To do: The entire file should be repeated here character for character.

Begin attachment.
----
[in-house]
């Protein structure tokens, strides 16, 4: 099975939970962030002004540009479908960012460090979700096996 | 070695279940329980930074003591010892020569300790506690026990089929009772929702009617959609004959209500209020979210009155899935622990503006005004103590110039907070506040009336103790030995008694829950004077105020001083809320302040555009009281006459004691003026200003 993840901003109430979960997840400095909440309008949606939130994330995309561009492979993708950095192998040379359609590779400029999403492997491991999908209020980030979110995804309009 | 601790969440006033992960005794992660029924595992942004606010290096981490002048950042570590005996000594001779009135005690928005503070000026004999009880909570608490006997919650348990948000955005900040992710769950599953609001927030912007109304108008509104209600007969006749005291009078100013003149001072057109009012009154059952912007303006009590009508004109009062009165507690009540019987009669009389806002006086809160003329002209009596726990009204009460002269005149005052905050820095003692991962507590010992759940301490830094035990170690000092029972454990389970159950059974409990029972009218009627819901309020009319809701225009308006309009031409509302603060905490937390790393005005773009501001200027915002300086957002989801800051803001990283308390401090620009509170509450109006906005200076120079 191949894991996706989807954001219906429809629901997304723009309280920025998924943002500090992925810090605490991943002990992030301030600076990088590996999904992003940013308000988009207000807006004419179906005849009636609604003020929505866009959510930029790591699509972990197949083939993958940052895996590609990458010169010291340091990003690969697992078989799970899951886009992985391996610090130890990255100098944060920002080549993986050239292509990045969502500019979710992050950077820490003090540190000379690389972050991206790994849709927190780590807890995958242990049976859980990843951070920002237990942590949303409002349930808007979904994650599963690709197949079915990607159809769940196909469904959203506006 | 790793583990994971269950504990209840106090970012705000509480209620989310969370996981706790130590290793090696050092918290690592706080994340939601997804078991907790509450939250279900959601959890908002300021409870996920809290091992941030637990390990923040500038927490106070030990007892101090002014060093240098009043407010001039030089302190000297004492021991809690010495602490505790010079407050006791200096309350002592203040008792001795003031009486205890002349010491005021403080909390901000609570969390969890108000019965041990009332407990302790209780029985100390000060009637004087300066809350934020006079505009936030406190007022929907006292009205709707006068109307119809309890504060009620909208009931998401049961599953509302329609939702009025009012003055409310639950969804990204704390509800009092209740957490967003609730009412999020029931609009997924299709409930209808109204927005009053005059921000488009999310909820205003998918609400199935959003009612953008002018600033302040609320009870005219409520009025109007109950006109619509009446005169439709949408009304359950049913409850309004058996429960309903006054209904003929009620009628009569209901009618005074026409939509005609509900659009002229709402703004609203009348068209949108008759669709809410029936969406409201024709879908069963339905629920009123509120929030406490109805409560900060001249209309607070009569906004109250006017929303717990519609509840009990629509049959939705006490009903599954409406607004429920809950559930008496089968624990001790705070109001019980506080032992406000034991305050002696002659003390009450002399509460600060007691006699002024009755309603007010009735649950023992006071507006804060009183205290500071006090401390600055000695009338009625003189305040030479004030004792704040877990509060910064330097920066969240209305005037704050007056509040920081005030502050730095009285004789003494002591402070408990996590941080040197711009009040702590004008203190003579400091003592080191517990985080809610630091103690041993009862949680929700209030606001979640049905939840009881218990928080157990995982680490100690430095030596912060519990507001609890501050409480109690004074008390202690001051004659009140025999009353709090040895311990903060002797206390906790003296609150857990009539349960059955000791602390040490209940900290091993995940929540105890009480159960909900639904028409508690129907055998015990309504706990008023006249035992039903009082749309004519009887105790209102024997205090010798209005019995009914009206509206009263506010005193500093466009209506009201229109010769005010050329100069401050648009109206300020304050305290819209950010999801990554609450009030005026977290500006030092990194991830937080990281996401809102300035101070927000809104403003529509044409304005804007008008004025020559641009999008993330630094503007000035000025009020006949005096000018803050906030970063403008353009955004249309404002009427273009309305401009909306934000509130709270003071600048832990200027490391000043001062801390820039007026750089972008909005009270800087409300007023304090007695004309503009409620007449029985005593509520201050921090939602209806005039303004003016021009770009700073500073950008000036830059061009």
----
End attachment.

[in-house]
């Protein structure tokens, strides 16, 4: 099975939970962030002004540009479908960012460090979700096996 | 070695279940329980930074003591010892020569300790506690026990089929009772929702009617959609004959209500209020979210009155899935622990503006005004103590110039907070506040009336103790030995008694829950004077105020001083809320302040555009009281006459004691003026200003 993840901003109430979960997840400095909440309008949606939130994330995309561009492979993708950095192998040379359609590779400029999403492997491991999908209020980030979110995804309009 | 601790969440006033992960005794992660029924595992942004606010290096981490002048950042570590005996000594001779009135005690928005503070000026004999009880909570608490006997919650348990948000955005900040992710769950599953609001927030912007109304108008509104209600007969006749005291009078100013003149001072057109009012009154059952912007303006009590009508004109009062009165507690009540019987009669009389806002006086809160003329002209009596726990009204009460002269005149005052905050820095003692991962507590010992759940301490830094035990170690000092029972454990389970159950059974409990029972009218009627819901309020009319809701225009308006309009031409509302603060905490937390790393005005773009501001200027915002300086957002989801800051803001990283308390401090620009509170509450109006906005200076120079 191949894991996706989807954001219906429809629901997304723009309280920025998924943002500090992925810090605490991943002990992030301030600076990088590996999904992003940013308000988009207000807006004419179906005849009636609604003020929505866009959510930029790591699509972990197949083939993958940052895996590609990458010169010291340091990003690969697992078989799970899951886009992985391996610090130890990255100098944060920002080549993986050239292509990045969502500019979710992050950077820490003090540190000379690389972050991206790994849709927190780590807890995958242990049976859980990843951070920002237990942590949303409002349930808007979904994650599963690709197949079915990607159809769940196909469904959203506006 | 790793583990994971269950504990209840106090970012705000509480209620989310969370996981706790130590290793090696050092918290690592706080994340939601997804078991907790509450939250279900959601959890908002300021409870996920809290091992941030637990390990923040500038927490106070030990007892101090002014060093240098009043407010001039030089302190000297004492021991809690010495602490505790010079407050006791200096309350002592203040008792001795003031009486205890002349010491005021403080909390901000609570969390969890108000019965041990009332407990302790209780029985100390000060009637004087300066809350934020006079505009936030406190007022929907006292009205709707006068109307119809309890504060009620909208009931998401049961599953509302329609939702009025009012003055409310639950969804990204704390509800009092209740957490967003609730009412999020029931609009997924299709409930209808109204927005009053005059921000488009999310909820205003998918609400199935959003009612953008002018600033302040609320009870005219409520009025109007109950006109619509009446005169439709949408009304359950049913409850309004058996429960309903006054209904003929009620009628009569209901009618005074026409939509005609509900659009002229709402703004609203009348068209949108008759669709809410029936969406409201024709879908069963339905629920009123509120929030406490109805409560900060001249209309607070009569906004109250006017929303717990519609509840009990629509049959939705006490009903599954409406607004429920809950559930008496089968624990001790705070109001019980506080032992406000034991305050002696002659003390009450002399509460600060007691006699002024009755309603007010009735649950023992006071507006804060009183205290500071006090401390600055000695009338009625003189305040030479004030004792704040877990509060910064330097920066969240209305005037704050007056509040920081005030502050730095009285004789003494002591402070408990996590941080040197711009009040702590004008203190003579400091003592080191517990985080809610630091103690041993009862949680929700209030606001979640049905939840009881218990928080157990995982680490100690430095030596912060519990507001609890501050409480109690004074008390202690001051004659009140025999009353709090040895311990903060002797206390906790003296609150857990009539349960059955000791602390040490209940900290091993995940929540105890009480159960909900639904028409508690129907055998015990309504706990008023006249035992039903009082749309004519009887105790209102024997205090010798209005019995009914009206509206009263506010005193500093466009209506009201229109010769005010050329100069401050648009109206300020304050305290819209950010999801990554609450009030005026977290500006030092990194991830937080990281996401809102300035101070927000809104403003529509044409304005804007008008004025020559641009999008993330630094503007000035000025009020006949005096000018803050906030970063403008353009955004249309404002009427273009309305401009909306934000509130709270003071600048832990200027490391000043001062801390820039007026750089972008909005009270800087409300007023304090007695004309503009409620007449029985005593509520201050921090939602209806005039303004003016021009770009700073500073950008000036830059061009």